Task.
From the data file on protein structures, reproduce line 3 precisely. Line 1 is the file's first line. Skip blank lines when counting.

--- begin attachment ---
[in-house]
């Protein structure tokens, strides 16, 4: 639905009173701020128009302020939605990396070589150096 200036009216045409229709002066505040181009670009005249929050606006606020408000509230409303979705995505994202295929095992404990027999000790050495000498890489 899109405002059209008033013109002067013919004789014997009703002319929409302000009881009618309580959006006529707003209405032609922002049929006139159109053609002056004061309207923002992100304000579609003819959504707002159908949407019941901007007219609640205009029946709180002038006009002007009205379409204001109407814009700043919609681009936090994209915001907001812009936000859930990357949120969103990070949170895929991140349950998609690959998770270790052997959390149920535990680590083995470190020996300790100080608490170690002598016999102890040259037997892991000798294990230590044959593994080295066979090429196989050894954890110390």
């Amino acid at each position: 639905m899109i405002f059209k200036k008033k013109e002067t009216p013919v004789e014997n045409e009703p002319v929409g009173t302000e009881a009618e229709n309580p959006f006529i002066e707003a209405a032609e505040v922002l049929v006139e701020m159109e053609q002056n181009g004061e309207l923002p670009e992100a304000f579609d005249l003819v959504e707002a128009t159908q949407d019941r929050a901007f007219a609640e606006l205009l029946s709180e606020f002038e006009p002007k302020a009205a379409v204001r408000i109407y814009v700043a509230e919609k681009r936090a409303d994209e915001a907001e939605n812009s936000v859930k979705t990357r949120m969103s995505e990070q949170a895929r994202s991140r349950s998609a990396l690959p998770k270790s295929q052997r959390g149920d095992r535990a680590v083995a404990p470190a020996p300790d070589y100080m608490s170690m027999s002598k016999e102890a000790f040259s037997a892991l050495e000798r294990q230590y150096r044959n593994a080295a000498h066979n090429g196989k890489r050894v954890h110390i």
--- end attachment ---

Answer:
């Amino acid at each position: 639905m899109i405002f059209k200036k008033k013109e002067t009216p013919v004789e014997n045409e009703p002319v929409g009173t302000e009881a009618e229709n309580p959006f006529i002066e707003a209405a032609e505040v922002l049929v006139e701020m159109e053609q002056n181009g004061e309207l923002p670009e992100a304000f579609d005249l003819v959504e707002a128009t159908q949407d019941r929050a901007f007219a609640e606006l205009l029946s709180e606020f002038e006009p002007k302020a009205a379409v204001r408000i109407y814009v700043a509230e919609k681009r936090a409303d994209e915001a907001e939605n812009s936000v859930k979705t990357r949120m969103s995505e990070q949170a895929r994202s991140r349950s998609a990396l690959p998770k270790s295929q052997r959390g149920d095992r535990a680590v083995a404990p470190a020996p300790d070589y100080m608490s170690m027999s002598k016999e102890a000790f040259s037997a892991l050495e000798r294990q230590y150096r044959n593994a080295a000498h066979n090429g196989k890489r050894v954890h110390i």